So when she added, “You are really kind to do that!” I decided to examine my motives. Writing to faceless selection committees is not something I look forward to. Sure, I want to be kind. Acts of kindness have myriad benefits. But kindness wasn’t the primary motivator, or was it?

No One Does It Alone

One of my “doable” resolutions is to complete Ryan Holiday’s 14-Day Stoic Challenge. In his Day 8 audio file, Holiday asks us to reflect on those whose shoulders we’ve stood on. Specific individuals who have informed, assisted, influenced or sacrificed to help each of us do what we do, to be who we are.

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Holiday references Marcus Aurelius and I am glad to find Meditations within reach instead of boxed up in storage or loaned out. Within the first few pages of Debts and Gratitudes, Aurelius assigns unique and specific virtues to friends, family, teachers, and statesmen (several of whom were not revered by as virtuous, according to the translator). Debts and Gratitudes feels like a chapbook of epitaphs, a collection of psalms in praise of the perfection within imperfect people.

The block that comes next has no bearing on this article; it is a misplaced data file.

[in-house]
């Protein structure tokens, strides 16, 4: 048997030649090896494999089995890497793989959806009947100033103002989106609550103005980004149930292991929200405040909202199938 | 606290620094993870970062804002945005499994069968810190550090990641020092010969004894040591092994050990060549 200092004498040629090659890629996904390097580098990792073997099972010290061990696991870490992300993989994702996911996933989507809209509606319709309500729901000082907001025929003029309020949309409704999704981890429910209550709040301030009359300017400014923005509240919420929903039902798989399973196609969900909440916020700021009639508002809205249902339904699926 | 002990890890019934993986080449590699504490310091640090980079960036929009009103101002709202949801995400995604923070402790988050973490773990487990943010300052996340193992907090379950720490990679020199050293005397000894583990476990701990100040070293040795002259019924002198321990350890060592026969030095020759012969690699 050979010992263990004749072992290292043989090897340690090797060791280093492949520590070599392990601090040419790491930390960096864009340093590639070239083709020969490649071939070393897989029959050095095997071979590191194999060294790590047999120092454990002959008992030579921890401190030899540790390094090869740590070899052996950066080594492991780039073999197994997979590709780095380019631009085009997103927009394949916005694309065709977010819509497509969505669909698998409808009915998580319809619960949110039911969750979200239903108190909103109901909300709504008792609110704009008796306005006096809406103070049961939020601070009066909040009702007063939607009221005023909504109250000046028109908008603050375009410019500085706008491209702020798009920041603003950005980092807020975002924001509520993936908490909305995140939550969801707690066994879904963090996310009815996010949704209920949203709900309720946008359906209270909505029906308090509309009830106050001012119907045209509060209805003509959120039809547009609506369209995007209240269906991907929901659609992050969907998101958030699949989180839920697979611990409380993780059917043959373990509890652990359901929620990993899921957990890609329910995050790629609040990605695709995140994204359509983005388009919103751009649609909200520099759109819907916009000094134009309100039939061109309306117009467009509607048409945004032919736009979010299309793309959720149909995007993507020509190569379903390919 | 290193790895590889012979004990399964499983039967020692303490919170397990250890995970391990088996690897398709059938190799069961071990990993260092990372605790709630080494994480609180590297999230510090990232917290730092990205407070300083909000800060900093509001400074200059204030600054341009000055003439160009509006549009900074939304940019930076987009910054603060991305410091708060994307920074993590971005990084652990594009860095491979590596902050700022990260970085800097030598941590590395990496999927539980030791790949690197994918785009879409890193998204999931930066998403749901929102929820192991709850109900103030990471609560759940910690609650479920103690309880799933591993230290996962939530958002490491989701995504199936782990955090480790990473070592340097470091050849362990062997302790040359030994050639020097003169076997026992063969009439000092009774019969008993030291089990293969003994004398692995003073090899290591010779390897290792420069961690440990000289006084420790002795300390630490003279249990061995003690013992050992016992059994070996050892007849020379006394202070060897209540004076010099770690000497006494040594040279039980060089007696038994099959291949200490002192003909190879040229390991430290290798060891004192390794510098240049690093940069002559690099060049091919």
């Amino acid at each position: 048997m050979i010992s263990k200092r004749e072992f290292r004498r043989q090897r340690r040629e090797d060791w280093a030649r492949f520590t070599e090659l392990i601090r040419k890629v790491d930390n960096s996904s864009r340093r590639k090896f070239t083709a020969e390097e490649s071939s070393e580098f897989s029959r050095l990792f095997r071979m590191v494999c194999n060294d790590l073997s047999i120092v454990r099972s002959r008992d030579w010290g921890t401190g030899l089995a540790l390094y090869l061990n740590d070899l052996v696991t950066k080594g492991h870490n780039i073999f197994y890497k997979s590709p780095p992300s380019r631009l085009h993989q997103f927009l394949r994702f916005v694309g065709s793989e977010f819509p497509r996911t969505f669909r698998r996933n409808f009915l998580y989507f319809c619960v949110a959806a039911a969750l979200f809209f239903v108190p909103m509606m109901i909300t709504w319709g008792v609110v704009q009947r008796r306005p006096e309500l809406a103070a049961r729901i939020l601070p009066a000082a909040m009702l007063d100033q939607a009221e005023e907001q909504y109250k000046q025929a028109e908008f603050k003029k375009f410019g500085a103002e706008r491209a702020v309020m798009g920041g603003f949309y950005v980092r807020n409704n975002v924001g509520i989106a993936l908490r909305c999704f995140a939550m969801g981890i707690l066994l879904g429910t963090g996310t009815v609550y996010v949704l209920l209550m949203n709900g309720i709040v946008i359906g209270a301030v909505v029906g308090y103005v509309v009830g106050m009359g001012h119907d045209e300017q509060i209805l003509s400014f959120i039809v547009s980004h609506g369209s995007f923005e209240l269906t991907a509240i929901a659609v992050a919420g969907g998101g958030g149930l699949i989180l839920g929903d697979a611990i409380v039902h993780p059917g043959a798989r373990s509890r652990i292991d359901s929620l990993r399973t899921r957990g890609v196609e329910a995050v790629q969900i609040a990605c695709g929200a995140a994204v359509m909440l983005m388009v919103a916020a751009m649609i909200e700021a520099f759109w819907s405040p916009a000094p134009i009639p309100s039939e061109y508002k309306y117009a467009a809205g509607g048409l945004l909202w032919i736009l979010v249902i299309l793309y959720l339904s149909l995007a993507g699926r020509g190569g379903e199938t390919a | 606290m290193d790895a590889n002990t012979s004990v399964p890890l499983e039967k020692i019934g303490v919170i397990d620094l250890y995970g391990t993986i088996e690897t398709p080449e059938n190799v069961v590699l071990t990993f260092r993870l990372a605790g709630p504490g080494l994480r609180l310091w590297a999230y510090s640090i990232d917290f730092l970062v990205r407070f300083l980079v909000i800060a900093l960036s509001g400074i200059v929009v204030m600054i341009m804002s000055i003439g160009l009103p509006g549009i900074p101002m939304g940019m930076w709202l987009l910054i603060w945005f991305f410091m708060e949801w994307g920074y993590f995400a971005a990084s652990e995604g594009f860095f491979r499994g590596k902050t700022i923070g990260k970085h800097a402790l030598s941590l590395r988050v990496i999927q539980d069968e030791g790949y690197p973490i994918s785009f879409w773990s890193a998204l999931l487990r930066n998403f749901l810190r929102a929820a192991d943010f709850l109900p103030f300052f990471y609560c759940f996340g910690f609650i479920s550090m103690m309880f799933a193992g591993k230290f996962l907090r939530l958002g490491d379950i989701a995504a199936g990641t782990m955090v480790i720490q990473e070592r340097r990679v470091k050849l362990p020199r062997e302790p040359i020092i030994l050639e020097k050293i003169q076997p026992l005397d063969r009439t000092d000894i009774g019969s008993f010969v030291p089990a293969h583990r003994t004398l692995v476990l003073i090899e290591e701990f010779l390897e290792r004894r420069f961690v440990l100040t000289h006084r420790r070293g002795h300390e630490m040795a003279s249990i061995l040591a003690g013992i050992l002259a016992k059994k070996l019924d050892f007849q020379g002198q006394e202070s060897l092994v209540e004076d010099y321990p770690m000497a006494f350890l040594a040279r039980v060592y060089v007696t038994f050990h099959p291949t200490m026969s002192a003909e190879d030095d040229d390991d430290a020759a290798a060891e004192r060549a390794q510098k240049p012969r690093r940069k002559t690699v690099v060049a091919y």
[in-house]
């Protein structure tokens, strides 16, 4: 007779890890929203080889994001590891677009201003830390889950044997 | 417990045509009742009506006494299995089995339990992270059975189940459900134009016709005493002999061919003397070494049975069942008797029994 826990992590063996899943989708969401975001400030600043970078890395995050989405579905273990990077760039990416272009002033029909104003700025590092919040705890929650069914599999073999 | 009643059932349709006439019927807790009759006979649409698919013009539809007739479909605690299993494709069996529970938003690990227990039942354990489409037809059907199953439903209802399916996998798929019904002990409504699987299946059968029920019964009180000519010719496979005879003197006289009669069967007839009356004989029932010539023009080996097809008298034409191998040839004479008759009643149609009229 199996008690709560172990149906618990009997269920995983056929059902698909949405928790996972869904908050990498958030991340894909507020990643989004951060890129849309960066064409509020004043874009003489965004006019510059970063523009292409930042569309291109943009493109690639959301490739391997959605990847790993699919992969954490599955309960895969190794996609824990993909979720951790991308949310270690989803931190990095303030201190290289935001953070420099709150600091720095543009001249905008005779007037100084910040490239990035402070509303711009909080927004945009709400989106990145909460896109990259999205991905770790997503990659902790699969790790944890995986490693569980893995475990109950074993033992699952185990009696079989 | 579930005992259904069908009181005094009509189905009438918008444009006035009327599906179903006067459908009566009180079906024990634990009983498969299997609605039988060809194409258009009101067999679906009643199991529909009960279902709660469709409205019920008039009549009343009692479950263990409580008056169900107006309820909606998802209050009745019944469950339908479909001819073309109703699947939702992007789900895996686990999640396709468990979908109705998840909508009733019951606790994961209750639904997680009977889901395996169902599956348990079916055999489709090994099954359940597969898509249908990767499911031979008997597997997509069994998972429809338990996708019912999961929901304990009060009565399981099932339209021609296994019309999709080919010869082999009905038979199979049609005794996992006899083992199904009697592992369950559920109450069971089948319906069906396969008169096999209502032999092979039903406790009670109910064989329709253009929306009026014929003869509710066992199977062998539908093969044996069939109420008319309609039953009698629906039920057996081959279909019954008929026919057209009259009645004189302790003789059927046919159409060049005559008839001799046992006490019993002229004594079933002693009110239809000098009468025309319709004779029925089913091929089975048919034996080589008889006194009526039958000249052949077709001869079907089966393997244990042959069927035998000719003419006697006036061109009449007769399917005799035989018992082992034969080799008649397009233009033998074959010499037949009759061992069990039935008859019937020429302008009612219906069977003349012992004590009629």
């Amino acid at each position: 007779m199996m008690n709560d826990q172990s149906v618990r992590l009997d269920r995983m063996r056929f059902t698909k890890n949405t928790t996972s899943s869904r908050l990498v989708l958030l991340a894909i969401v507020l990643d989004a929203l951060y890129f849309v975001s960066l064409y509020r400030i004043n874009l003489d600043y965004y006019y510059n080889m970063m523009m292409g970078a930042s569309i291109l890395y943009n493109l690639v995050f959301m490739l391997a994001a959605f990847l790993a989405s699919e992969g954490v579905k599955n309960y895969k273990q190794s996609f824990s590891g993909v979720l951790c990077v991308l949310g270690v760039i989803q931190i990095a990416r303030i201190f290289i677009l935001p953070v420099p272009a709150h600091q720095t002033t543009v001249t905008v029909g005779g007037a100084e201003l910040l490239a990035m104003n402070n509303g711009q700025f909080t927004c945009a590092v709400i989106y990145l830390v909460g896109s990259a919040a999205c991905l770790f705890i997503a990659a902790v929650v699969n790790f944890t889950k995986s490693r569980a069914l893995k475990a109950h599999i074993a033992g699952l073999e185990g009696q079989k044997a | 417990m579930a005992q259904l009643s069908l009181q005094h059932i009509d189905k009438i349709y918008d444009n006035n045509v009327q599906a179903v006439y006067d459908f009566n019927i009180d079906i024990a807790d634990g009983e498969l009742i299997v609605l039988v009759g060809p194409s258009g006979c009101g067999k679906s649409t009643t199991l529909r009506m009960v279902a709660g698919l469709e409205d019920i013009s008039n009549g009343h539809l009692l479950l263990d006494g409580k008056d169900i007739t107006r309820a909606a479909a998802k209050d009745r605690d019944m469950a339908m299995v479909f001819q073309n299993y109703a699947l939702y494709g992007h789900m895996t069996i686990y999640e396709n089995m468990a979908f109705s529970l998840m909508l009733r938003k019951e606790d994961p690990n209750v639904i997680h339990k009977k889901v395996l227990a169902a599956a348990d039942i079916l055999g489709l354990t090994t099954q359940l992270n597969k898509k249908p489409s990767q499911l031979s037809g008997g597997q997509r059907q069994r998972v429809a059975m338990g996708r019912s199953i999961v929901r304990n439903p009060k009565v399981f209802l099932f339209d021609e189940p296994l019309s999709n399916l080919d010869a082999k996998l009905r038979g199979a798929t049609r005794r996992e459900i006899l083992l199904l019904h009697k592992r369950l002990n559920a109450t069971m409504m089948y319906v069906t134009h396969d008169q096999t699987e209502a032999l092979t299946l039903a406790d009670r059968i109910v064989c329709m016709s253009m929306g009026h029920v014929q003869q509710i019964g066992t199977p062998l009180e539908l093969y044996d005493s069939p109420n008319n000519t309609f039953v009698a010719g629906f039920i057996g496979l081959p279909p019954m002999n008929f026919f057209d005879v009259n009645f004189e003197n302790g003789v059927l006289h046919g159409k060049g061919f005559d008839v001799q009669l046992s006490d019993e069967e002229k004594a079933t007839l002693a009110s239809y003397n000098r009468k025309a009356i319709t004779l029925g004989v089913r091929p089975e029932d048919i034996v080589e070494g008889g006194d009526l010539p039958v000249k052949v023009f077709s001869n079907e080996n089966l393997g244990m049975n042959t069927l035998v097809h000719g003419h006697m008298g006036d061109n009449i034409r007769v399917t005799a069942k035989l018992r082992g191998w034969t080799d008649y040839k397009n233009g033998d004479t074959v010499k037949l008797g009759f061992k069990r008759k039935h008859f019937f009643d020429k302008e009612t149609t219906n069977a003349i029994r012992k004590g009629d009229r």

Following the prompt, I can recall people’s generosity (if not their names) at different stages of my life. Every degree, job, place I’ve lived, childcare provider, doctor, means of transportation, and social network happened through the help of others. Lots of others.

A few remain strangers, some I’ve lost touch with or forgotten their names, several are dead, but the rest I plan to contact and thank this year.

Idolizing the Individual: Fantasies and Fallacies

Horatio Alger’s late-19th century fiction about boys pulling themselves up by their bootstraps to rise out of poverty and into plenty continues to resonate (like Disney stories) throughout American culture. We adore the single hero. We still yearn for the simplistic cause-effect between hard work and the deserved payoff.

DREAM BIG! If you want it badly enough and work hard enough, YOU WILL MAKE IT! (Just pull up on them bootstraps, boys and girls.)

The assumption that everyone owns boots or has access to boots that fit their feet is an obvious fallacy. If success were a matter of dreams, dogged determination and sleep deprivation, America would be an equal-opportunity wonderland. (But that argument is best left to another article or three.)